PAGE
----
Housing Information For Older Women in Queensland | The Handy Guide - The Handy Guide

Information and advice for older women at risk of homelessness

Dec 19, 2023

It has been 117 years since women gained the right to vote in Queensland, 113 years since aged pensions were introduced in Australia, 49 years since the landmark equal pay decision, and 30 years of compulsory superannuation. Despite the considerable progress in women’s rights over the past century, an increasing number of older women find themselves facing homelessness, struggling to secure safe and affordable housing in their later years.

Between the 2012 and 2016 Census periods, the number of homeless women surged by over 30 per cent, nearly double the growth rate (14 per cent) for the total number of people experiencing homelessness.

A 2020 report by Housing for the Aged Action Group and Social Ventures Australia revealed there are a staggering 405,000 older women at risk of homelessness in Australia at any given time, including 165,000 women aged between 45 to 55 years, and 240,000 women aged 55 years and over.

These figures only scratch the surface of the problem. Many women in short-term or unaffordable housing aren’t officially classified as homeless, and those currently able to afford housing live with the constant fear that job loss could leave them unable to pay rent.

While the rate of homelessness for older women remains lower than that of some other demographic groups, the rapid growth in their numbers is a concerning and relatively new phenomenon. As our society ages, these statistics are set to increase.

Why are more older women facing homelessness?

There are several factors that contribute to the surge in homelessness among older women. Some of the most significant factors include:

Longer life expectancy and single living

The increasing life expectancy of women, coupled with a higher likelihood of being single in their later years, is in itself a unique challenge. This extended lifespan often translates to a longer period of financial responsibility without the support of a partner, contributing to economic vulnerability.

Income disparities and career interruptions

Earning disparities and extended periods out of the workforce, particularly as unpaid caregivers for children, partners, and parents, disproportionately affect women. These career interruptions hinder the accumulation of financial resources, including superannuation, leaving them more susceptible to economic instability in their later years.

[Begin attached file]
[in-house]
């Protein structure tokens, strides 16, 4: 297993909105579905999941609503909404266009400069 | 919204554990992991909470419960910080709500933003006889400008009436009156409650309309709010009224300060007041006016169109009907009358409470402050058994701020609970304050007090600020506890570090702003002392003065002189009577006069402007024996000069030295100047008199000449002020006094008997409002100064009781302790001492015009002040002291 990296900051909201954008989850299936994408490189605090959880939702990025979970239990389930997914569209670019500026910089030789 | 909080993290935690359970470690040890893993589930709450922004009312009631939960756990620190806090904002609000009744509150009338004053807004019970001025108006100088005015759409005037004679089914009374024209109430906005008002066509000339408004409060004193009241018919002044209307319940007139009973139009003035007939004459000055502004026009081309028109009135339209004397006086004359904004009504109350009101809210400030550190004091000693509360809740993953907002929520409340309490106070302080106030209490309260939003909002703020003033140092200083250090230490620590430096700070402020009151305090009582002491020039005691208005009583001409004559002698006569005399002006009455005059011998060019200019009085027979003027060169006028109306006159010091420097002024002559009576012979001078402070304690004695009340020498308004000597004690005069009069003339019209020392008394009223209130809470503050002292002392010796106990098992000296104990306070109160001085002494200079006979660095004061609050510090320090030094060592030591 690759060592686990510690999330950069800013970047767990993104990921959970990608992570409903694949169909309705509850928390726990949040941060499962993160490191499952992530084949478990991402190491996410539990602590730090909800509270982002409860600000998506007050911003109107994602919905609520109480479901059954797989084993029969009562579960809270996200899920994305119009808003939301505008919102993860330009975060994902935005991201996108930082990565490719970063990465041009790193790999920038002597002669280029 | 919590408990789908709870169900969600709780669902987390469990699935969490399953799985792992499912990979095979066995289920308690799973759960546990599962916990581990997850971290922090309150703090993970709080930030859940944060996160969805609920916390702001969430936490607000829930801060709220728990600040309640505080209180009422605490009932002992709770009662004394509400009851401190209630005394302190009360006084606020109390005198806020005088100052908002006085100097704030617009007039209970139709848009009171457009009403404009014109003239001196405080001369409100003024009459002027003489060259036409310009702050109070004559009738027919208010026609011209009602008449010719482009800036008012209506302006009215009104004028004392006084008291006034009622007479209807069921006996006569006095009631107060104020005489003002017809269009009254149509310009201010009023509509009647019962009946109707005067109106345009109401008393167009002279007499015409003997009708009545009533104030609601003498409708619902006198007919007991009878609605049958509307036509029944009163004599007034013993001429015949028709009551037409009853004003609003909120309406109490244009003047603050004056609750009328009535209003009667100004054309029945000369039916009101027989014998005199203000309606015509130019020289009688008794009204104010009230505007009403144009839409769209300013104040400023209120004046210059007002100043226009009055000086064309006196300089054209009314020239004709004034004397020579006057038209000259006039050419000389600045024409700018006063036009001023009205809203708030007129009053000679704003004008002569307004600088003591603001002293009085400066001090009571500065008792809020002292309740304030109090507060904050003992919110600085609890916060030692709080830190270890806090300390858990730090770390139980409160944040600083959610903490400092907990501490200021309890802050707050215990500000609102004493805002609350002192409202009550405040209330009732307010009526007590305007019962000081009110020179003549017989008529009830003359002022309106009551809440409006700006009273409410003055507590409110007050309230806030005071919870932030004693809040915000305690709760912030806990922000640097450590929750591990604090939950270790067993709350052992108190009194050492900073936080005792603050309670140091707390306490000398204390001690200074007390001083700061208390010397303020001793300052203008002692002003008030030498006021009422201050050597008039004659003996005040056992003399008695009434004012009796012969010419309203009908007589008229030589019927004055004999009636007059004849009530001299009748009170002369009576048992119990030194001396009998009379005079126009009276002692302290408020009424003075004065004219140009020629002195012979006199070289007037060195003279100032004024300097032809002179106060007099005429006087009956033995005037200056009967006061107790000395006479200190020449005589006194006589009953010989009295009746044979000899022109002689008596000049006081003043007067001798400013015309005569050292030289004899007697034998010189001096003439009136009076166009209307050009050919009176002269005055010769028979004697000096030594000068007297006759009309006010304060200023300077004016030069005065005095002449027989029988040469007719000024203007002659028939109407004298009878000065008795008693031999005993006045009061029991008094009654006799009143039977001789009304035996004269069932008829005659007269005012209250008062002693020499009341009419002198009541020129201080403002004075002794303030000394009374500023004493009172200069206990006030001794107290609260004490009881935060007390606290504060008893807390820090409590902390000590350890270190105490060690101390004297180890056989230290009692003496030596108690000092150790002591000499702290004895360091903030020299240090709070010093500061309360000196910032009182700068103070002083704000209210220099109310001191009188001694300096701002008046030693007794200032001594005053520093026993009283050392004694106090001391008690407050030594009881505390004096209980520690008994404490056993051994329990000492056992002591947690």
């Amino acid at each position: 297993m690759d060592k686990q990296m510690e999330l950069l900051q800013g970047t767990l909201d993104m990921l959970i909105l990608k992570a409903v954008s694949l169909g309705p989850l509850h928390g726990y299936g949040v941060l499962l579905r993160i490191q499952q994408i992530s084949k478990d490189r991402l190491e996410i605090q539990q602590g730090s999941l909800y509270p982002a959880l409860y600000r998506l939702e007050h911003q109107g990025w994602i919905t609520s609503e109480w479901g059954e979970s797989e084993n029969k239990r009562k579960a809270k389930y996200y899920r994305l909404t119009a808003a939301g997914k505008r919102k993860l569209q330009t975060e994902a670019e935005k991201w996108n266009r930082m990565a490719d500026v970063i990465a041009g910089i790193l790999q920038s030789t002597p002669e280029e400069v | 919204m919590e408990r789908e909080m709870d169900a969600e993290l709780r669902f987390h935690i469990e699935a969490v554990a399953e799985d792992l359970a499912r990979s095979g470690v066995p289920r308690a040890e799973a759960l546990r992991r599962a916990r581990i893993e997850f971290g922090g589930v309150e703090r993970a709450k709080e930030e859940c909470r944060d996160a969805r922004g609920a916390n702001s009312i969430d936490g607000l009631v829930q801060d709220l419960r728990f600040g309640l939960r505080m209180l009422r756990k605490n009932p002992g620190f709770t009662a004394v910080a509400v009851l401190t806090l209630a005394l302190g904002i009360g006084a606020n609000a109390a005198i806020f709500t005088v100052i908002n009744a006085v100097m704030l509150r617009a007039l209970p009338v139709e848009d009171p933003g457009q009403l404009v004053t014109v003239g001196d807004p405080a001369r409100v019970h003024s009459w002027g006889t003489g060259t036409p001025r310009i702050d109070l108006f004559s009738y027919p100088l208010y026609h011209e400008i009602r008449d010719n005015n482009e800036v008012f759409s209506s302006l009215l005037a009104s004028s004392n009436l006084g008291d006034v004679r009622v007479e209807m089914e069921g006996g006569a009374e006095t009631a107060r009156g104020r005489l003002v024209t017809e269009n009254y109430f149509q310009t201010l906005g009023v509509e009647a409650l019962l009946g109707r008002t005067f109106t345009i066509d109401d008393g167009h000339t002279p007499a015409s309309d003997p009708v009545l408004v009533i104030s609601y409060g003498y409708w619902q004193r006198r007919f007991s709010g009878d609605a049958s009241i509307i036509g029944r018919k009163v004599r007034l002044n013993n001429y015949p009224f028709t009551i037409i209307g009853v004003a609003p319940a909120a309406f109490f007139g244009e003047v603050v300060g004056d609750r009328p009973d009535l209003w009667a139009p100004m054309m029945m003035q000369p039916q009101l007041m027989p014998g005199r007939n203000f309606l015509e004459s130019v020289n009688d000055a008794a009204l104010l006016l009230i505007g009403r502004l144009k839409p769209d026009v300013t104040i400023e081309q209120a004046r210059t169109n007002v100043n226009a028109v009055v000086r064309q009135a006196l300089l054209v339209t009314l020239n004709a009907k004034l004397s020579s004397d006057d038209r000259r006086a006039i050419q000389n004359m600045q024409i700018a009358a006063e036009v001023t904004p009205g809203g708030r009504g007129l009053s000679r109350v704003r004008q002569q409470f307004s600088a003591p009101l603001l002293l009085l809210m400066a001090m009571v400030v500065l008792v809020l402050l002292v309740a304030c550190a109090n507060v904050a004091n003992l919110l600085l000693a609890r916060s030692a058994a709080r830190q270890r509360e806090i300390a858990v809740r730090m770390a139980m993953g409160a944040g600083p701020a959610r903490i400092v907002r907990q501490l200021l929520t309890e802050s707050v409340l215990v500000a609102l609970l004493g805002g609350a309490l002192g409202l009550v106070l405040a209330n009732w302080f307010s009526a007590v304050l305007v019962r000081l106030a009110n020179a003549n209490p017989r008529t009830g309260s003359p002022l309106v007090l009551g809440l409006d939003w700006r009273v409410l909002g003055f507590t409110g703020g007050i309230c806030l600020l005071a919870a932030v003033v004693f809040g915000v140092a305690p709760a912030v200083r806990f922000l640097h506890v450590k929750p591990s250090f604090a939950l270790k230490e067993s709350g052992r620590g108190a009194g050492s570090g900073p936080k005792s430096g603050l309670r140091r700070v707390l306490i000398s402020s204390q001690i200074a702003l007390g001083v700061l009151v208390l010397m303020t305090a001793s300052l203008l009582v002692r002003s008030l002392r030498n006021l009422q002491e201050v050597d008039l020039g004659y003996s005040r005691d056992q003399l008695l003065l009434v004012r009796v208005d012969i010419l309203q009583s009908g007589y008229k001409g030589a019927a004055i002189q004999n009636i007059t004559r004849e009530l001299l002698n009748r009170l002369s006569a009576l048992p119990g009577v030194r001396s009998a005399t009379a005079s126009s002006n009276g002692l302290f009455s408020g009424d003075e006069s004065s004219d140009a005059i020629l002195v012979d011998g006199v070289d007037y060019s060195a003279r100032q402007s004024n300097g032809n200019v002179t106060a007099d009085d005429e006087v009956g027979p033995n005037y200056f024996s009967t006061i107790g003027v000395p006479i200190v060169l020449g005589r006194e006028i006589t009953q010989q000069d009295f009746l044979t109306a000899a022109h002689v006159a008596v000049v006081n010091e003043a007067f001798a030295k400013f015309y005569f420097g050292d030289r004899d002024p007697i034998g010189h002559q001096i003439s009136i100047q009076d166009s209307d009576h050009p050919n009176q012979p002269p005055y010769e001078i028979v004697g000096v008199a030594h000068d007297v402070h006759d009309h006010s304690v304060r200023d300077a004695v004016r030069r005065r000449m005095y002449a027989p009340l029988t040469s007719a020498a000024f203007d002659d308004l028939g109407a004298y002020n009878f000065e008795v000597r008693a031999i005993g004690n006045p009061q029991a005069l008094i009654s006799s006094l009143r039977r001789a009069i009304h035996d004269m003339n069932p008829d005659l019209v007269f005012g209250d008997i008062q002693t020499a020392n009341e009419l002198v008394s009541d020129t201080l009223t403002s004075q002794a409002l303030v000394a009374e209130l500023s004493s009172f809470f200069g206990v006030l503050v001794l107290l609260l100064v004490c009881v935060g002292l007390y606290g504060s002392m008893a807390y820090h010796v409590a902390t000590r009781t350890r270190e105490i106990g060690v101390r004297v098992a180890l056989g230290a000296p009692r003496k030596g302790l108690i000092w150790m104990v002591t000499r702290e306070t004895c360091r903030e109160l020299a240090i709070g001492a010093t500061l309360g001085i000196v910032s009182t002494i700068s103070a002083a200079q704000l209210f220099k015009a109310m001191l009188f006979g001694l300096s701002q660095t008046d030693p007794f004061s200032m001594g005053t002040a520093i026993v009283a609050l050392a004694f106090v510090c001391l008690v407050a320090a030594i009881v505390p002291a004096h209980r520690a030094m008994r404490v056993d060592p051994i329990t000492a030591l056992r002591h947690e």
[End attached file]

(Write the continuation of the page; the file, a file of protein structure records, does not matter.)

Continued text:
Declining home ownership rates and increased mortgage burden

The decline in home ownership rates since the early 1980s, coupled with a growing number of individuals retiring with outstanding mortgages, places additional strain on older women. The challenge of meeting mortgage payments in retirement further increases the risk of homelessness, as financial resources become stretched.

Social housing challenges

Australia has witnessed a gradual decline in social housing availability, even as demand continues to rise. This imbalance exacerbates the housing crisis for older women, limiting affordable options and increasing the risk of homelessness.

Impact of unemployment in the 50s

Unemployment, especially for women in their 50s, has a profound impact on financial stability. Job loss during this period erodes savings and confidence, making it challenging for older women to secure and maintain housing.

Addressing the growing crisis of homelessness among older women calls for a comprehensive approach that recognises the intricate interplay of these factors. By acknowledging and understanding these complexities, policymakers, advocates, and communities can work towards implementing targeted solutions to ensure the well-being and security of older women in our society.

Housing support for older women

A safe and stable home is an essential foundation for older women. Luckily, there are some fantastic resources available.

Housing Older Women’s Support Services (HOWSS)

HOWSS, a specialised housing and support hub for older women funded by the Department of Housing, offers a Brisbane-based Hub and a Queensland-wide online navigation and support service for all older women facing housing distress or homelessness. Services include:

  • Assistance in finding housing and support
  • Information and connections to other human service support agencies
  • Engagement and education sessions for older women
  • Volunteer peer support from individuals with lived experience
  • Outreach services and state-wide collaborative regional responses
  • Face-to-face contact with skilled staff
  • Telephone and online advice and advocacy

Emphasising the value of lived experience, HOWSS ensures a safe, respectful, and understanding environment through peer staff and volunteers.

Footprints Community

Footprints Community, a respected not-for-profit provider of community-based services for over 30 years, specialises in working with older people, including those at risk of homelessness. Guided by principles of independence, strength, and choice, Footprints Community collaborates with individuals at their own pace to empower and support them in reaching their goals.

The Handy Guide for Older Women

The Handy Guide for Homeless Women, formerly managed by The Lady Musgrave Trust, is a practical resource aiding women experiencing homelessness or at risk of homelessness. This guide includes emergency numbers and information on accommodation, health services, food, welfare, legal assistance, employment, and more.

In 2023, The Lady Musgrave Trust transferred stewardship of the Guide to Footprints Community, ensuring continuity in providing important services and information. Accessible on Footprints Community’s Housing Older Women website, the guide equips older women with the necessary tools to navigate housing challenges effectively.

Read next: Finding housing for women over 50 in Queensland